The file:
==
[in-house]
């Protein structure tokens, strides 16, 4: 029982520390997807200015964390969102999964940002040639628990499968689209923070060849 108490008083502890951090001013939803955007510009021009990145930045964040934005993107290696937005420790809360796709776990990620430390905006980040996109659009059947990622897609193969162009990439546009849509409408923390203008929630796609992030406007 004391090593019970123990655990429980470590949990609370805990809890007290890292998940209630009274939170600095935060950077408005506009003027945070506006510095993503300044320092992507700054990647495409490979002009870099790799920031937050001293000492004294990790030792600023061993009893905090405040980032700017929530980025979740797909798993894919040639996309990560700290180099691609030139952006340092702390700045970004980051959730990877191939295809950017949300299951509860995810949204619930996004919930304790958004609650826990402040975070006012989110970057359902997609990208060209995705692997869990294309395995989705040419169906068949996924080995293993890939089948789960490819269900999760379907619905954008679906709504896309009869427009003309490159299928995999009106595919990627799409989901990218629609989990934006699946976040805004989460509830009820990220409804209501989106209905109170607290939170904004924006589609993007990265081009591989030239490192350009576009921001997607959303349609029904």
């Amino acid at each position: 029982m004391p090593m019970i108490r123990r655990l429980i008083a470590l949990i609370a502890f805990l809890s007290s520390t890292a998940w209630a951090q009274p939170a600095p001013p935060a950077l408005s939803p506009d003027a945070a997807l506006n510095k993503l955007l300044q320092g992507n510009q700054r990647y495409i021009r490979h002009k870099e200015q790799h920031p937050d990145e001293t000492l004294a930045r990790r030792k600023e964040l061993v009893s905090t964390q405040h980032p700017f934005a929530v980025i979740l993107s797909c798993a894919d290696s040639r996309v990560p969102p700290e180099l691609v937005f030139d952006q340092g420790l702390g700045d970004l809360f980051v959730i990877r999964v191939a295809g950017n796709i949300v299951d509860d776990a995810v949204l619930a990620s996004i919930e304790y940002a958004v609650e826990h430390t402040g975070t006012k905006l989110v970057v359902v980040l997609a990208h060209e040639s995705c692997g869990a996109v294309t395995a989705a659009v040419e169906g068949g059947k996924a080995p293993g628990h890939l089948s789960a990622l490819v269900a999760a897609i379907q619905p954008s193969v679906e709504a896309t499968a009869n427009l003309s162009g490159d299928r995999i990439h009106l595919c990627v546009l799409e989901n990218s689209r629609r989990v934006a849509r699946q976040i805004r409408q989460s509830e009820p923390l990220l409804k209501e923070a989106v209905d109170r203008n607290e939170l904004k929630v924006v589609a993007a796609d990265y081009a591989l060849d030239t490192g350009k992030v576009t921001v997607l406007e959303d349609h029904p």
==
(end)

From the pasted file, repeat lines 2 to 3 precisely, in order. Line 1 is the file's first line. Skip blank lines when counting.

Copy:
């Protein structure tokens, strides 16, 4: 029982520390997807200015964390969102999964940002040639628990499968689209923070060849 108490008083502890951090001013939803955007510009021009990145930045964040934005993107290696937005420790809360796709776990990620430390905006980040996109659009059947990622897609193969162009990439546009849509409408923390203008929630796609992030406007 004391090593019970123990655990429980470590949990609370805990809890007290890292998940209630009274939170600095935060950077408005506009003027945070506006510095993503300044320092992507700054990647495409490979002009870099790799920031937050001293000492004294990790030792600023061993009893905090405040980032700017929530980025979740797909798993894919040639996309990560700290180099691609030139952006340092702390700045970004980051959730990877191939295809950017949300299951509860995810949204619930996004919930304790958004609650826990402040975070006012989110970057359902997609990208060209995705692997869990294309395995989705040419169906068949996924080995293993890939089948789960490819269900999760379907619905954008679906709504896309009869427009003309490159299928995999009106595919990627799409989901990218629609989990934006699946976040805004989460509830009820990220409804209501989106209905109170607290939170904004924006589609993007990265081009591989030239490192350009576009921001997607959303349609029904």
């Amino acid at each position: 029982m004391p090593m019970i108490r123990r655990l429980i008083a470590l949990i609370a502890f805990l809890s007290s520390t890292a998940w209630a951090q009274p939170a600095p001013p935060a950077l408005s939803p506009d003027a945070a997807l506006n510095k993503l955007l300044q320092g992507n510009q700054r990647y495409i021009r490979h002009k870099e200015q790799h920031p937050d990145e001293t000492l004294a930045r990790r030792k600023e964040l061993v009893s905090t964390q405040h980032p700017f934005a929530v980025i979740l993107s797909c798993a894919d290696s040639r996309v990560p969102p700290e180099l691609v937005f030139d952006q340092g420790l702390g700045d970004l809360f980051v959730i990877r999964v191939a295809g950017n796709i949300v299951d509860d776990a995810v949204l619930a990620s996004i919930e304790y940002a958004v609650e826990h430390t402040g975070t006012k905006l989110v970057v359902v980040l997609a990208h060209e040639s995705c692997g869990a996109v294309t395995a989705a659009v040419e169906g068949g059947k996924a080995p293993g628990h890939l089948s789960a990622l490819v269900a999760a897609i379907q619905p954008s193969v679906e709504a896309t499968a009869n427009l003309s162009g490159d299928r995999i990439h009106l595919c990627v546009l799409e989901n990218s689209r629609r989990v934006a849509r699946q976040i805004r409408q989460s509830e009820p923390l990220l409804k209501e923070a989106v209905d109170r203008n607290e939170l904004k929630v924006v589609a993007a796609d990265y081009a591989l060849d030239t490192g350009k992030v576009t921001v997607l406007e959303d349609h029904p």